Persistence hunting, you think, and then wave that thought away in a hurry. It's not exactly helping your morale, and to be frank, you need all the help you can get. Your muscles are burning, your breath is shallow, and for goodness' sake--your socks keep slipping.

Forget “beginning to suspect”. You're screwed, plain and simple. When you turn the next corner and find that the hallway you're running terminates at a blank wall, it's just an ugly confirmation. It's not quite a dead end, what with the abundance of doors lining either side--but if your pursuer can bust through a wall with no trouble, you doubt that something actually designed to open up will seriously impede him.

...Too bad you're out of choices.

For a second you consider not bothering with the door behind you, but your sense of self-preservation wins out. There's a chance, however slim--and thinking that, you turn your eyes to survey your new surroundings. It would be exceedingly handy for you to have happened across Eientei's weapons storeroom in your mad dash around the premises.

But unfortunately, this isn't a weapons storeroom. In fact, it isn't even an anything storeroom--it's a walk-in closet's worth of empty space, save a wooden crate in the corner, and even that's been pried open and left without its contents. You grip the edge of the box, hoping against hope for something to materialize at the bottom. Saw, scalpel--anything. You're not picky.

You're not lucky, either. There are no miracles today. The crate remains empty--and doesn't that just fit, in a way? An empty, broken crate inside an empty, broken room. Like a set of matrëška. And maybe the room isn't empty or broken just yet, but it's only a matter of--

The door disintegrates.

He's here.

Your muscles lock up. You don't even turn around--just stand there, bent stiffly over a useless crate, as the footsteps sound behind you. The guy isn't running anymore. He doesn't need to run. He knows where you are, knows you're used up.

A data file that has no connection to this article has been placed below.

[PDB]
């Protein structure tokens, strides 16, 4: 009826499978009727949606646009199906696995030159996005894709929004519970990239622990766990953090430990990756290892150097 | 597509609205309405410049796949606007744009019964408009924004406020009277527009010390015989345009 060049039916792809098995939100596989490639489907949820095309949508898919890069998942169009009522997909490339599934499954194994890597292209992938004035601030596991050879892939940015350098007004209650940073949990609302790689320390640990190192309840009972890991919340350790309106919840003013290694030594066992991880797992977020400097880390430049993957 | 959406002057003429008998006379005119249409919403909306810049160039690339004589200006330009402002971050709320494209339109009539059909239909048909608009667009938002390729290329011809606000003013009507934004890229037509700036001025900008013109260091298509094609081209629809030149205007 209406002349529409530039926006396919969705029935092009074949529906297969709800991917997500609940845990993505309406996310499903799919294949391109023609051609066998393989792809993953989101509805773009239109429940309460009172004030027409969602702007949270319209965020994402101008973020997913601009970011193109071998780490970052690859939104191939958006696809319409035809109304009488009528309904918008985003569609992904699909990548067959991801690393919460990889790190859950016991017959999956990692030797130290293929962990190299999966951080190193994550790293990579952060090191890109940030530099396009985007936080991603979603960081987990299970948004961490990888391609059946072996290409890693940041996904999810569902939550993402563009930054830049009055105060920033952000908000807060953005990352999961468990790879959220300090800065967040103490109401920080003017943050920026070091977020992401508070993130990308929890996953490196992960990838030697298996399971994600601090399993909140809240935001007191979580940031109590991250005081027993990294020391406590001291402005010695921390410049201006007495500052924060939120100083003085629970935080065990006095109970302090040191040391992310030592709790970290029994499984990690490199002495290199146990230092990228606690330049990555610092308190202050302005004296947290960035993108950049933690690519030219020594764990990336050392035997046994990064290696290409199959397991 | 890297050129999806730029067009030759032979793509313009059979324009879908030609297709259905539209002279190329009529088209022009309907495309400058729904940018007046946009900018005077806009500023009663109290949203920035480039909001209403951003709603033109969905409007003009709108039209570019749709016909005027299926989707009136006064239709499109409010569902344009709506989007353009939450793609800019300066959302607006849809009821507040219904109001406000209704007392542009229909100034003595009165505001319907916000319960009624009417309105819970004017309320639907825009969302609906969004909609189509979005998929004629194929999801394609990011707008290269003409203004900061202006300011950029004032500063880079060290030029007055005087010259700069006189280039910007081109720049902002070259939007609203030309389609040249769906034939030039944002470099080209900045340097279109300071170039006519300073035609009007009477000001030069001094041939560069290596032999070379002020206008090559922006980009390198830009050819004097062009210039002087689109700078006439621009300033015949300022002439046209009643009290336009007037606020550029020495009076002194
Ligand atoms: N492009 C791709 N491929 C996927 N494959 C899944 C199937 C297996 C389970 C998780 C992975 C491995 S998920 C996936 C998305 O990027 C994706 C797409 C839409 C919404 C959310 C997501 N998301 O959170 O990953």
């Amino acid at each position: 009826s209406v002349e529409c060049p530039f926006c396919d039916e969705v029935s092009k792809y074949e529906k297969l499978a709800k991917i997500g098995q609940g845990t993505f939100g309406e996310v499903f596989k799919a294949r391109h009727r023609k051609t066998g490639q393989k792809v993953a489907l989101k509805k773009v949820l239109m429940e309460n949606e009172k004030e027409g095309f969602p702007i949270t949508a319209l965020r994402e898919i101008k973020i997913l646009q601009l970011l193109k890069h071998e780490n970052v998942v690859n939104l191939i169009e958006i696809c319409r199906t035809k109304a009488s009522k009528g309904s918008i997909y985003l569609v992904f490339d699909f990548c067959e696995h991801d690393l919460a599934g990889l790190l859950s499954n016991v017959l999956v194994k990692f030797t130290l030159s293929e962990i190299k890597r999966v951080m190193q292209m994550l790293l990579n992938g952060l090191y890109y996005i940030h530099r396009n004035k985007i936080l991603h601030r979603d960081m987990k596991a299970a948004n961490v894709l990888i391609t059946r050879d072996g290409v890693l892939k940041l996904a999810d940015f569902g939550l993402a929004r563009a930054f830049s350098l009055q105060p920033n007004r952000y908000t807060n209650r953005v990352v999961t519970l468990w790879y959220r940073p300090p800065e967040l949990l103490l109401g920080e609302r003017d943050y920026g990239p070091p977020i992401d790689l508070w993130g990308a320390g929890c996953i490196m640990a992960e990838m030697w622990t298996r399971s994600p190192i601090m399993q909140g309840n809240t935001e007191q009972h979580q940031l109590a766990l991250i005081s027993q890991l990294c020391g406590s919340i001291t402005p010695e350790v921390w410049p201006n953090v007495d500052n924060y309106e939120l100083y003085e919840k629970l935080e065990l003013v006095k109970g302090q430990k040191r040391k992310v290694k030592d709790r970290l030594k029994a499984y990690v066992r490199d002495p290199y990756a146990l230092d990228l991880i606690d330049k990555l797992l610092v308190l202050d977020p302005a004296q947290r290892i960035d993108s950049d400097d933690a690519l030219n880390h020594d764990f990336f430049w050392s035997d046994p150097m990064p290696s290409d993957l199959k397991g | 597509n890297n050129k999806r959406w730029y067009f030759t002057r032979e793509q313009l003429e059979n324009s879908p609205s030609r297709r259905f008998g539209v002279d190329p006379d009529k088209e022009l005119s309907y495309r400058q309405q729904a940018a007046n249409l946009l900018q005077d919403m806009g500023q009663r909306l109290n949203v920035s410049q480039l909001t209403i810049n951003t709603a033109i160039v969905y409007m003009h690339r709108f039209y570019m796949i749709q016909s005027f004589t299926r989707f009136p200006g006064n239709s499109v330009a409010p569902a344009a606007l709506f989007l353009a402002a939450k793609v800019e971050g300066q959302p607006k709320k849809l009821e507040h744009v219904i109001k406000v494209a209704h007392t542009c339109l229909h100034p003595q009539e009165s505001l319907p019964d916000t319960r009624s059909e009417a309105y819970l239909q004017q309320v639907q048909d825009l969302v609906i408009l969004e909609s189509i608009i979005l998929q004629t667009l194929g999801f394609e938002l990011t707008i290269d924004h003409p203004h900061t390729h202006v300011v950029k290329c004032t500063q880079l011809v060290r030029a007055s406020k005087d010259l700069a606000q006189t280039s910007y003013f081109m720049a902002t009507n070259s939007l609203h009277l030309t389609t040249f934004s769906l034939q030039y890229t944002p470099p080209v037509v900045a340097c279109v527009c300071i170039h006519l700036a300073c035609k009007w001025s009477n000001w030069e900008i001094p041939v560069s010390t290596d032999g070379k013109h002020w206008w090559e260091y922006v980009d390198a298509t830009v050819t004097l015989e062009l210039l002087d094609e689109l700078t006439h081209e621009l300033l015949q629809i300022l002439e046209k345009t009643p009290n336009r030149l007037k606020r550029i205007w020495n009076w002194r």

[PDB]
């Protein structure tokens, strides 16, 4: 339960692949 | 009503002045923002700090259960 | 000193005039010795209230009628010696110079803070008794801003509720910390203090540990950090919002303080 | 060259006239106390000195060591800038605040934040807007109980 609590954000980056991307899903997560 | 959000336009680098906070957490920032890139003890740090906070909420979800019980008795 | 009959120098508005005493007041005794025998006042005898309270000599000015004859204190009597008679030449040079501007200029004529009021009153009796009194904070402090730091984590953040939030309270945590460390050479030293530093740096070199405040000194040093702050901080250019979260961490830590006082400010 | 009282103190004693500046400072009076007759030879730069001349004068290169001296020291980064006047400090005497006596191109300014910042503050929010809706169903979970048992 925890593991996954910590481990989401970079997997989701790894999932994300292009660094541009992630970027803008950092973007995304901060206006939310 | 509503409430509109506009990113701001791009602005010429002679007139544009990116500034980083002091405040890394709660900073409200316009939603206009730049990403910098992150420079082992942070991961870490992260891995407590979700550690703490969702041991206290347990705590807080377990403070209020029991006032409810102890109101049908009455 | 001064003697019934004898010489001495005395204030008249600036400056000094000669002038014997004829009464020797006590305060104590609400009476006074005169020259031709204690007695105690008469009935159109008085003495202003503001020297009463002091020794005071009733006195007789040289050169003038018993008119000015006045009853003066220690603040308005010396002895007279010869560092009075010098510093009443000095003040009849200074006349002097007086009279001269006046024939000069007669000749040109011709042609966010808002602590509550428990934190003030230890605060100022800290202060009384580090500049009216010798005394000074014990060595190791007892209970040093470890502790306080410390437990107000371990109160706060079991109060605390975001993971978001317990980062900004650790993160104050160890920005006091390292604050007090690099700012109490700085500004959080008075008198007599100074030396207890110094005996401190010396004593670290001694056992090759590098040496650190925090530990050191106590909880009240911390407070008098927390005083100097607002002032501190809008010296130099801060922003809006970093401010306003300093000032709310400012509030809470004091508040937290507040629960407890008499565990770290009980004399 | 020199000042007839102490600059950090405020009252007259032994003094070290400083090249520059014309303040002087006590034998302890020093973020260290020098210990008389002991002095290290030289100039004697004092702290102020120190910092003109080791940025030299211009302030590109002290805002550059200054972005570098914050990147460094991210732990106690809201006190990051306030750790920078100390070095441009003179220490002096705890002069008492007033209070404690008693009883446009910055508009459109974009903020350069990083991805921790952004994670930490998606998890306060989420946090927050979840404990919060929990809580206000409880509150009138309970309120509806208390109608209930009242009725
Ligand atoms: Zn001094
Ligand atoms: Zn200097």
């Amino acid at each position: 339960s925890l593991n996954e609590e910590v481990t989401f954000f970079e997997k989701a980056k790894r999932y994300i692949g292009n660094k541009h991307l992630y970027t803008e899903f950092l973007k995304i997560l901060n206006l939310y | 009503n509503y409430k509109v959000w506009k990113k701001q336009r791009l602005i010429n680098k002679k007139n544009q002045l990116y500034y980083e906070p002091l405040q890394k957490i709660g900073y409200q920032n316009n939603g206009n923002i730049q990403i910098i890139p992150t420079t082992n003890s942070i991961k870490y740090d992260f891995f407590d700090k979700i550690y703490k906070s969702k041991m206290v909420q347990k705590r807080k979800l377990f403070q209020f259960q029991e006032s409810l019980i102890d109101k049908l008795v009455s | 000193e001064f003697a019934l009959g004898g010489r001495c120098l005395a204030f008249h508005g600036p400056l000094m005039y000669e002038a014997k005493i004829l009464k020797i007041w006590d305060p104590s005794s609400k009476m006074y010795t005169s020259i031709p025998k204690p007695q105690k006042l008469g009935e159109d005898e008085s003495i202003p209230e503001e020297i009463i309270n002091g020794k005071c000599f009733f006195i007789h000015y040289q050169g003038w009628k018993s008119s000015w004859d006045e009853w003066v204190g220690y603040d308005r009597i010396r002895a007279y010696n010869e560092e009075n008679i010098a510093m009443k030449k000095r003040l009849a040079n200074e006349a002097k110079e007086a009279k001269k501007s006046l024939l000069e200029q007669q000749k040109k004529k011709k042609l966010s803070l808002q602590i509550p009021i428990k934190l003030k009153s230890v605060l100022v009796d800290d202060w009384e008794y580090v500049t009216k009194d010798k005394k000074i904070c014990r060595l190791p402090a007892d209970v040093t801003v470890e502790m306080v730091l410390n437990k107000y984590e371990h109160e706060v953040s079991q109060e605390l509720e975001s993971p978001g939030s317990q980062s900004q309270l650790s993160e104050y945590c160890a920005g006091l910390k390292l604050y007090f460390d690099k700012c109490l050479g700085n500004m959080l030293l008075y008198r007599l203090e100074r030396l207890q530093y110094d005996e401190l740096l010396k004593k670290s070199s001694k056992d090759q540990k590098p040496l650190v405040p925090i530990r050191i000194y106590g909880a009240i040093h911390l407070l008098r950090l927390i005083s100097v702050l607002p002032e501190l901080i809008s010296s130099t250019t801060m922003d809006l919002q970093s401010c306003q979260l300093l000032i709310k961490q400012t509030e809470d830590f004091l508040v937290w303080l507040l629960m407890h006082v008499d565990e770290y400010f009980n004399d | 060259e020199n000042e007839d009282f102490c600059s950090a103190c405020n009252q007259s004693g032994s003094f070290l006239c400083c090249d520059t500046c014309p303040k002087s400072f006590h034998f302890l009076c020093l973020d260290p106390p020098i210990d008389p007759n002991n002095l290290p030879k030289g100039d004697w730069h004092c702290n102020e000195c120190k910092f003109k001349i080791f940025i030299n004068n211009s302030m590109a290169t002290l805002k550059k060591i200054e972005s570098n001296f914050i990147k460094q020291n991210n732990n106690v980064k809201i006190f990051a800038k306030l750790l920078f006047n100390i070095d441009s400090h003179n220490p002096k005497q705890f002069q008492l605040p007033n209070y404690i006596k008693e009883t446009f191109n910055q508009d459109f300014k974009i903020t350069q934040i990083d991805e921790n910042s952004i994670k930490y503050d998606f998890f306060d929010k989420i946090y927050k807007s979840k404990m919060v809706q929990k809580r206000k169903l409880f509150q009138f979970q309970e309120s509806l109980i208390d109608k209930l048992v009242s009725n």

You barely dodged his strike last time. Now you're worn out. Tired. There's no way you can turn around, dodge it again, and make it to the door without tripping up somewhere along the way, and he knows that, too.

For the first time, he speaks. And maybe it's the stress heightening your senses, maybe it's just all in your head, but you swear you can actually feel his voice moving towards you with each step.

“We've been waiting for this for a long time,” he says.

But you've only been here two months, you think, and with one last desperate motion turn and swing at him with the only weapon available--which is the crate itself.

The crate crashes against the side of the man's head. He grunts, and staggers to the side, and for a second you're sure you see his eyes cross, for a second you're sure he's going down--but the grunt is more annoyance than anything else, and he regains his footing easily, glaring down at you, nothing gleeful about his expression now. “You'll pay for that,” he says, or at least that's what you think he says. You're not sure. There's a roaring in your ears that started about the instant the crate landed across his skull and it must show somehow because the anger lines on his face smooth out and he almost looks confused--he almost looks concerned--and doesn't that make it all the more funny when you take the crate and hit him a second time?

You're certain it does. You're certain. You're certain that this is the right thing to do.

This time he actually yells--yells in pain as the crate shatters around his head. But that's alright, because there are enough pieces scattered across the room and across the floor and across his face that you don't have to search long before you find the right one. The man is distracted enough, anyway, clutching at the side of his head and looking at you like he can't understand how you've made him bleed. He tries to hit you with his other hand but you meet it partway with a stick of wood.

It has a nail in it.

When you yank the stick away it tears a ragged line to the base of his fingers and this time he screams instead of yells, and in that moment he is distracted but you don't have the crate anymore so you use what you have on hand and it works.

The screaming stops. The man's face becomes blank.

He falls to the ground with the nail still stuck in his skull and it is right.

You regard the body with disgust. It doesn't move. You detect no signs of breath but of course that doesn't mean anything, because Margatroid looked dead too and aren't you in this mess now? You know you cut her open but apparently that wasn't enough, apparently she didn't even scar. She still has her eyes. You didn't look but you know. And if eyes can grow back you don't know what else can.

But if you remove the head--